Simply put, hand hygiene saves lives. Nurses have seen this firsthand. But it hasn’t always been the norm for healthcare settings. Introducing hand hygiene to medicine was a major revolution in healthcare. It was decades before the lifesaving practice of handwashing would be commonly accepted, but eventually it was, and National Handwashing Awareness Week keeps the spotlight on the importance of this basic disease prevention method.
The purpose of this annual event, celebrated the first full week in December, is to educate people on the importance of proper hand hygiene and appropriate hand-washing techniques. Don’t get it confused with Global Handwashing Day on October 15, which focuses on the importance of handwashing with soap and water all over the world.
Handwashing awareness began in the 1840s when a Hungarian doctor named Ignaz Semmelweis began gathering data at maternity wards. He noticed a difference in the conditions between the ward staffed by doctors and the one staffed by midwives. That difference was that the doctors often performed autopsies in addition to their other medical duties, and didn’t wash up after working on a cadaver. Instead, they went from patient to patient, carrying germs with them. The midwives, meanwhile, didn’t perform any autopsies, and thus were less likely to come into contact with what Semmelweis called “cadaverous particles.”
Semmelweis recommended physicians wash their hands to prevent the spread of those “particles” throughout the ward. Years later, we know washing one’s hands does indeed reduce the spread of a good deal of germs and bacteria.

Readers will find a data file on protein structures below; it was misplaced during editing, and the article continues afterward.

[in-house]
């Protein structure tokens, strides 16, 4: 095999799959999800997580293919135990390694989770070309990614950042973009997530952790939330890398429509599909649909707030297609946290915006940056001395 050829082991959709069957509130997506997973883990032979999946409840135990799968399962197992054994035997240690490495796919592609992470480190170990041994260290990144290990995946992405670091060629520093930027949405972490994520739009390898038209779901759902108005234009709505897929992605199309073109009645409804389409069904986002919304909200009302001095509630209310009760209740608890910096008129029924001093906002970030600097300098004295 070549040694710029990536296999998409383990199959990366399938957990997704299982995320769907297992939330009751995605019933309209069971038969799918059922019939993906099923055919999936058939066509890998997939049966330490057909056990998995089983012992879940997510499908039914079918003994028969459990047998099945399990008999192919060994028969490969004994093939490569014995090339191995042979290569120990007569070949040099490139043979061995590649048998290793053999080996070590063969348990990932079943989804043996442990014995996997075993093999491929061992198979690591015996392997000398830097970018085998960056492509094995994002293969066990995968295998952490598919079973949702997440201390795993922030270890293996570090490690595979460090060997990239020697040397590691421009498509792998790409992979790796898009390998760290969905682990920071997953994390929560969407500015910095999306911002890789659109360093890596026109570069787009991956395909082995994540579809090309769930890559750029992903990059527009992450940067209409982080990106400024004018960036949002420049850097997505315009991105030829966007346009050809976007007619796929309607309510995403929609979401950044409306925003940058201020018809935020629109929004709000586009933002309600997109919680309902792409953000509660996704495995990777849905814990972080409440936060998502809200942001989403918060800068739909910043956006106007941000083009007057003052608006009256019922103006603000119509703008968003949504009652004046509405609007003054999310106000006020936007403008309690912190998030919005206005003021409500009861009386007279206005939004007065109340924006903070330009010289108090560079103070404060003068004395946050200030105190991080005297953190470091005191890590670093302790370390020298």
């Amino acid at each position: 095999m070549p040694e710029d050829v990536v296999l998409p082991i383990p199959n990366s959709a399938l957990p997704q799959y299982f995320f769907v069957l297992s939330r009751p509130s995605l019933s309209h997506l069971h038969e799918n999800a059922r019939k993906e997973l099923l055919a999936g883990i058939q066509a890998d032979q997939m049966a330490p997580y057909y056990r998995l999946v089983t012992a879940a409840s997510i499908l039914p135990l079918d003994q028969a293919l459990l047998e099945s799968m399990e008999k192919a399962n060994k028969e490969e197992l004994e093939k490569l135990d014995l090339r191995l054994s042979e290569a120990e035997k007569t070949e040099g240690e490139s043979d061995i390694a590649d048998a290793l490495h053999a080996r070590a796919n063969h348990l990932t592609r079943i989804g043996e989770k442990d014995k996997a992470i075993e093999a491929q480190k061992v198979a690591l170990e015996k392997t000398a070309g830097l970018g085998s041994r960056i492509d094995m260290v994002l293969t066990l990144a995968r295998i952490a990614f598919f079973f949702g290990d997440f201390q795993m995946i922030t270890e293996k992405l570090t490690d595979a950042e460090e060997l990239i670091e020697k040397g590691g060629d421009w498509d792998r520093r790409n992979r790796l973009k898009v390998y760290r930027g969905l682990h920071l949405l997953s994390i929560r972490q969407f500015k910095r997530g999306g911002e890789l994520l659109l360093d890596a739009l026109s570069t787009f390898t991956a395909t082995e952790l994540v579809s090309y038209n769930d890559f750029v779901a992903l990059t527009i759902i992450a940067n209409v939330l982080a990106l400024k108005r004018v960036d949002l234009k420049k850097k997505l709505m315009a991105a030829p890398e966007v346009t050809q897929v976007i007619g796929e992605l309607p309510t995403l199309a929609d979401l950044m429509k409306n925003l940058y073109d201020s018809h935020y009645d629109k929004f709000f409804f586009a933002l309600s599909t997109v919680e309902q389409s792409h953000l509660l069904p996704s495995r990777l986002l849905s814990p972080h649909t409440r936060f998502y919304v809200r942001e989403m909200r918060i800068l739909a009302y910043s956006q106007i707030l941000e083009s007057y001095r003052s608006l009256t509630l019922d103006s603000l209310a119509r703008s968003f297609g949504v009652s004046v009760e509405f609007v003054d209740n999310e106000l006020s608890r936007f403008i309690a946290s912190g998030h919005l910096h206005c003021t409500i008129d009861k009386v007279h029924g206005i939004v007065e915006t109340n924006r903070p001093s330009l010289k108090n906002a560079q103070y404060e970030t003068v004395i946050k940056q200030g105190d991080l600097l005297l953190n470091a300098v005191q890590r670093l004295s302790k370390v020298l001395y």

Simply put, proper hand hygiene can help reduce infections by washing the hands thoroughly with soap and water or cleaning your hands with a waterless, alcohol-based sanitizer. It was years before hand hygiene became standard procedure around the world, but once it was, it was quickly recognized as a lifesaving practice.
If you’ve ever wondered how to wash your hands properly, a quick rinse does not get rid of germs as effectively as a long, thorough scrub. So how long should you wash your hands? The Center for Disease Control and Prevention (CDC) hand hygiene guidelines note you should scrub for at least 20 seconds, or about twice as long as it takes to sing “Happy Birthday” to yourself.
The World Health Organization (WHO) developed a five-step hand-washing method specifically for healthcare workers to avoid spreading germs to others and getting sick yourself.
As a child, you were probably told to wash your hands before eating and after a bathroom break. But that’s not the only time a good hand-washing session is necessary. Here’s when you should you wash your hands:
Soap and water is necessary for effective hand-washing. Most commercially available soaps will work fairly well. The basic chemical structure of soap is what accounts for its effectiveness, so adding things like nice smells or color isn’t going to make you any cleaner. Neither is antibacterial soap, which the FDA recommended against using in 2016. So when it comes to hand-washing, use ordinary soap, and use it well. Most of the effectiveness of this revolutionary practice comes from your own good habits and diligence.
If you don’t have soap and water handy, there are other ways of sanitizing your hands. Squirt a dime-sized amount of 60% alcohol-based hand sanitizer (as recommended by the CDC) and rub it on your hands and between your fingers to kill most germs. Experts agree that hand sanitizer is not a great substitute and should be used only when soap and water are not available.
While gloves don’t provide complete protection for healthcare workers, they significantly reduce contamination between providers and patients, and germ dissemination in the environment.
The World Health Organization (WHO) has the following recommendations for safe glove practices.